|Photograph courtesy of the |
Ohio Department of Agriculture
From California’s Central Valley, up the coast into Washington, across the Great Lakes and throughout New York and New England, it’s now relatively easy to find a peach that is ripening naturally. This is in delicious contrast to those months when retailers set out peaches that are hard, sour and green - - and then rot in seemingly hours or minutes.
Of local peaches, Mark Gade, at Gade Farm Store near our home, said, “There is nothing like the taste of a fresh peach in season.” Mark gets local peaches from Klein’s Kill Fruit Farms in southern Columbia County, in the Hudson valley.
|Peaches at Gade Farm|
Worldatlas, an online atlas, shows that China is the world’s largest peach producer, growing over 14.2 million tons of them in 2017. Spain was the second most prolific peach producer that year, growing nearly 1.8 million tons. The United States follows China, Spain, Italy and Greece with a nationwide crop of over 750,000 tons.
The ton is a major measure of peach output. This is paradoxical.
Eating a peach is such an individual, intimate experience. Each has a snowflake-like individuality in its coloring. Even two ripe peaches can taste just a little differently or have a slightly different firmness or juiciness. A “ton” is an industrial measure, more appropriate to cars or steel mills.
|These two peaches weigh one pound. If a ton is |
2,000 pounds, how many of this size peach are in a ton?
But by what Bertie Wooster might call their peachiness, peaches subvert this measure. Bill Shane, a Michigan State University researcher and peach specialist, advises “there is not a firm number for how many peaches are in a ton. The number varies based on size and size varies by peach variety, crop load, time of year and growing conditions.”
Summer peaches from local orchards have an intense flavor. At the same time, their fruit and flesh are more delicate than apples or oranges.
The delicateness of a peach suggests that special growing conditions are required so that you can bite into a perfect peach on a warm summer day.
|Photo courtesy of Jim Bittner|
Thanks to Jim Bittner of Bittner Singer Orchards in Niagara County, New York, Bill Shane and my friend Bob LaRoche, I now better understand the delicate, balanced dance required to put that marvelous peach into your hands this month. In an email, Jim wrote, “Peaches cannot be grown where temperatures get below zero degrees Fahrenheit very often.” “Temperatures of 5 below,” he continued “will start killing next year’s flower buds; temperatures of 15 below will kill the tree.” Jim’s orchards, he writes, “are protected by open water all winter” on Lake Ontario.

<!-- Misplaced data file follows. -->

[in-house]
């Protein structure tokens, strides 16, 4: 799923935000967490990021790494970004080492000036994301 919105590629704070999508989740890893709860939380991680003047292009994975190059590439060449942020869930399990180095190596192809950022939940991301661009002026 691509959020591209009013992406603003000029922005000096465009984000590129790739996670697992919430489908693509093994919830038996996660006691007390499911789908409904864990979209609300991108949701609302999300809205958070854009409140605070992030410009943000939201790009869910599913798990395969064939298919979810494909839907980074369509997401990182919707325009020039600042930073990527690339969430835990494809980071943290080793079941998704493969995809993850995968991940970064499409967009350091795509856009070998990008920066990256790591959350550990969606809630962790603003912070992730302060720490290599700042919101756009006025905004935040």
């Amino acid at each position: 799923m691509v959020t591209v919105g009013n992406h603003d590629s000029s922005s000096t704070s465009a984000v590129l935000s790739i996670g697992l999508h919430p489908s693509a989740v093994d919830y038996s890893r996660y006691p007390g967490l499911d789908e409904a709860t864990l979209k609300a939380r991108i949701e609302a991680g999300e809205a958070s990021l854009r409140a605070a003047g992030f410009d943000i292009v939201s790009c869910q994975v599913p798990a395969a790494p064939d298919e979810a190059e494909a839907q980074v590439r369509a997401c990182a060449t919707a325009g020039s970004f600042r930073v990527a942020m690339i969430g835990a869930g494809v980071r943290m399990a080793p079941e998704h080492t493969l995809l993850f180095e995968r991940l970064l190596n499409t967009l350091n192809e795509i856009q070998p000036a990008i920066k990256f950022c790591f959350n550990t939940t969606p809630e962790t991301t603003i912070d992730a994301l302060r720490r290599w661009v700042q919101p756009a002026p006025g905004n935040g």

|Peach trees in bloom at Bittner-Singer Orchards. |
Photo courtesy of Jim Bittner
“Air drainage,” can allow people to grow peaches in cooler regions, away from large water bodies because - - at least on still nights - - warmer air is at the top of hills. Bob explained that air drainage is key to peach production in southern states. Bill said that in Michigan, it is possible to grow peaches in the vicinity of Grand Rapids, many miles from Lake Michigan, because air drainage provides good growing conditions on ridges, the so-called Peach Ridge growing area.
Once an orchardist determines if the temperatures are right , that peach is still not in your hands. Bob grows peaches in Maine; if frost comes too early or before harvest, he loses the crop.
My friend Joe Freda lives in the southern Catskills and wrote the following about another peach growing peril:
“We had a bumper crop this year. The peaches were so sweet we had them every morning for breakfast. In previous years the squirrels and crows got them before we did. This year we took pre-emptive action: started harvesting as soon as they looked good, at the end of July. We’ve been so pleased with them. Elise (Joe’s wife) was eager to harvest the rest of them, and I’d been waiting for the last full-growth day. A risk, a game of poker with the crows. Elise ate the last harvested peach for breakfast this morning, and asked me to go get the rest.
“As I walked up to the orchard, I could hear crows laughing at me: “Haw! Haw! Haw!” And when I got to the peach trees, there wasn’t a single fruit left! Those little suckers got me again, and they broke a couple of limbs in the process. Oh well, crows gotta live, too. And if they can dine on peaches as sweet as these, I’m sure we’ll be in competition for quite some time.
Marc Fuchs, a professor at the New York State Agricultural Experiment Station in New York’s Finger Lakes, advises that, in addition to Niagara County and other counties on Lake Ontario, Columbia, Dutchess and Suffolk Counties are big peach producing counties. For as long as possible, I plan to chase fresh local peaches - - before the frost lowers the boom.
|You're right! It's not a peach.|
But this sunflower was so beautiful
I had to share it.